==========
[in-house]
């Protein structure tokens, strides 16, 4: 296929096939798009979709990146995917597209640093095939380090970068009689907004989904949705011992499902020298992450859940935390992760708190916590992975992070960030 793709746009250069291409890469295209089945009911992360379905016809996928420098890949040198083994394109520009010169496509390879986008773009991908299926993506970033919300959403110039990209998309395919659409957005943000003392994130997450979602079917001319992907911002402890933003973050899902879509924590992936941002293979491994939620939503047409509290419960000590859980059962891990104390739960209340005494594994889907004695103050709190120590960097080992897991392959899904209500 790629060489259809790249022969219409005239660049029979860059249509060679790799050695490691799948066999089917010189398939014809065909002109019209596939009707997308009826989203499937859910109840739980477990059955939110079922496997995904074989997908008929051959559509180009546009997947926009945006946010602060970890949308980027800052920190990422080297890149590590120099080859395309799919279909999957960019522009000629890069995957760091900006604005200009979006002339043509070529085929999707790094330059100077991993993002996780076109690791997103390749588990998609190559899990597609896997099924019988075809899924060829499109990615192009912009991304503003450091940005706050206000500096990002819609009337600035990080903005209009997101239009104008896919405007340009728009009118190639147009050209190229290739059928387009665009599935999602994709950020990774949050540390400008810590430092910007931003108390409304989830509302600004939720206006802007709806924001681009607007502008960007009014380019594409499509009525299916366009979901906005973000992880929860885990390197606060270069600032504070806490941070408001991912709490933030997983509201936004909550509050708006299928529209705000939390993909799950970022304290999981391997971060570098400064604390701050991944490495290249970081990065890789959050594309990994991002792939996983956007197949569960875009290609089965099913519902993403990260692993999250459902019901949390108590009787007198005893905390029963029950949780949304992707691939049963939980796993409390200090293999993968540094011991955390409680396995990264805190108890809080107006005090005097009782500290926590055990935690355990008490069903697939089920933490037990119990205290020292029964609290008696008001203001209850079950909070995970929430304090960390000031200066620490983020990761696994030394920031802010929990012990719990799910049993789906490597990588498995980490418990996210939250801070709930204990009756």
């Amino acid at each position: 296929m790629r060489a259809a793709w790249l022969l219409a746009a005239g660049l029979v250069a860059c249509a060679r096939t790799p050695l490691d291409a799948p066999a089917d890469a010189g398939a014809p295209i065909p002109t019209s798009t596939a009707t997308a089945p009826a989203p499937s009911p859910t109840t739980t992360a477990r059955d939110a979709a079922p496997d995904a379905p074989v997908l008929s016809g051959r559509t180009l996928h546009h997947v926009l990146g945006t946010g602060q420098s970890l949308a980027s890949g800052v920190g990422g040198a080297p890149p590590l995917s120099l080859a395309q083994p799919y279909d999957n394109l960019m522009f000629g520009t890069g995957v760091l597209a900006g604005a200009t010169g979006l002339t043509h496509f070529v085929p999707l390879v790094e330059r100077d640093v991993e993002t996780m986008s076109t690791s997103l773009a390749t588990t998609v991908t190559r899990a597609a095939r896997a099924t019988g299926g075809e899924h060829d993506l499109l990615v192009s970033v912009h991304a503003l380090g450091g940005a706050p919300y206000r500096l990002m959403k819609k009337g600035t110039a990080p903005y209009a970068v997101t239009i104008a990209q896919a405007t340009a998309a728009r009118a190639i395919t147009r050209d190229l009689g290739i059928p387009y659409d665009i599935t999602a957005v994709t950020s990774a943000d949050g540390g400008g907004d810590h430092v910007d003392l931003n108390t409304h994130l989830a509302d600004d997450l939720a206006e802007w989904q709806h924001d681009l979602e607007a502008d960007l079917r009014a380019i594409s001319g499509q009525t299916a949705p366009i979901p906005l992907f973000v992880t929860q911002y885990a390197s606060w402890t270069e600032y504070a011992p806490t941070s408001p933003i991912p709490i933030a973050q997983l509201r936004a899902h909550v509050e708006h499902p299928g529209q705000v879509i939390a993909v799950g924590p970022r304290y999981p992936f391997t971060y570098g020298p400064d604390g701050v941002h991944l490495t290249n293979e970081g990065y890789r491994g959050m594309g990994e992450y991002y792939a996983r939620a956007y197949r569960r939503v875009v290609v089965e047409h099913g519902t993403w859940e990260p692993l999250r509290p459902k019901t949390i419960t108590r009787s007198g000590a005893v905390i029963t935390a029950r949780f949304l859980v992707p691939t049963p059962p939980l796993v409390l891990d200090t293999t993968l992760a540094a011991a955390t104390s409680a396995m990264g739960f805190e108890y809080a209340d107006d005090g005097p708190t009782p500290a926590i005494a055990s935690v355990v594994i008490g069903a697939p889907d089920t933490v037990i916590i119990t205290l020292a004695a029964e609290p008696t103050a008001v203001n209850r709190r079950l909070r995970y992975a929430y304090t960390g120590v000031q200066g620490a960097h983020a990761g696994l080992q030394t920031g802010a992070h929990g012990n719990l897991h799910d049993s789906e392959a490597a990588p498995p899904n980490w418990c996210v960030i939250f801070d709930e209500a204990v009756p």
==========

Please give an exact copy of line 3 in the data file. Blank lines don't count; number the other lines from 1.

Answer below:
């Amino acid at each position: 296929m790629r060489a259809a793709w790249l022969l219409a746009a005239g660049l029979v250069a860059c249509a060679r096939t790799p050695l490691d291409a799948p066999a089917d890469a010189g398939a014809p295209i065909p002109t019209s798009t596939a009707t997308a089945p009826a989203p499937s009911p859910t109840t739980t992360a477990r059955d939110a979709a079922p496997d995904a379905p074989v997908l008929s016809g051959r559509t180009l996928h546009h997947v926009l990146g945006t946010g602060q420098s970890l949308a980027s890949g800052v920190g990422g040198a080297p890149p590590l995917s120099l080859a395309q083994p799919y279909d999957n394109l960019m522009f000629g520009t890069g995957v760091l597209a900006g604005a200009t010169g979006l002339t043509h496509f070529v085929p999707l390879v790094e330059r100077d640093v991993e993002t996780m986008s076109t690791s997103l773009a390749t588990t998609v991908t190559r899990a597609a095939r896997a099924t019988g299926g075809e899924h060829d993506l499109l990615v192009s970033v912009h991304a503003l380090g450091g940005a706050p919300y206000r500096l990002m959403k819609k009337g600035t110039a990080p903005y209009a970068v997101t239009i104008a990209q896919a405007t340009a998309a728009r009118a190639i395919t147009r050209d190229l009689g290739i059928p387009y659409d665009i599935t999602a957005v994709t950020s990774a943000d949050g540390g400008g907004d810590h430092v910007d003392l931003n108390t409304h994130l989830a509302d600004d997450l939720a206006e802007w989904q709806h924001d681009l979602e607007a502008d960007l079917r009014a380019i594409s001319g499509q009525t299916a949705p366009i979901p906005l992907f973000v992880t929860q911002y885990a390197s606060w402890t270069e600032y504070a011992p806490t941070s408001p933003i991912p709490i933030a973050q997983l509201r936004a899902h909550v509050e708006h499902p299928g529209q705000v879509i939390a993909v799950g924590p970022r304290y999981p992936f391997t971060y570098g020298p400064d604390g701050v941002h991944l490495t290249n293979e970081g990065y890789r491994g959050m594309g990994e992450y991002y792939a996983r939620a956007y197949r569960r939503v875009v290609v089965e047409h099913g519902t993403w859940e990260p692993l999250r509290p459902k019901t949390i419960t108590r009787s007198g000590a005893v905390i029963t935390a029950r949780f949304l859980v992707p691939t049963p059962p939980l796993v409390l891990d200090t293999t993968l992760a540094a011991a955390t104390s409680a396995m990264g739960f805190e108890y809080a209340d107006d005090g005097p708190t009782p500290a926590i005494a055990s935690v355990v594994i008490g069903a697939p889907d089920t933490v037990i916590i119990t205290l020292a004695a029964e609290p008696t103050a008001v203001n209850r709190r079950l909070r995970y992975a929430y304090t960390g120590v000031q200066g620490a960097h983020a990761g696994l080992q030394t920031g802010a992070h929990g012990n719990l897991h799910d049993s789906e392959a490597a990588p498995p899904n980490w418990c996210v960030i939250f801070d709930e209500a204990v009756p």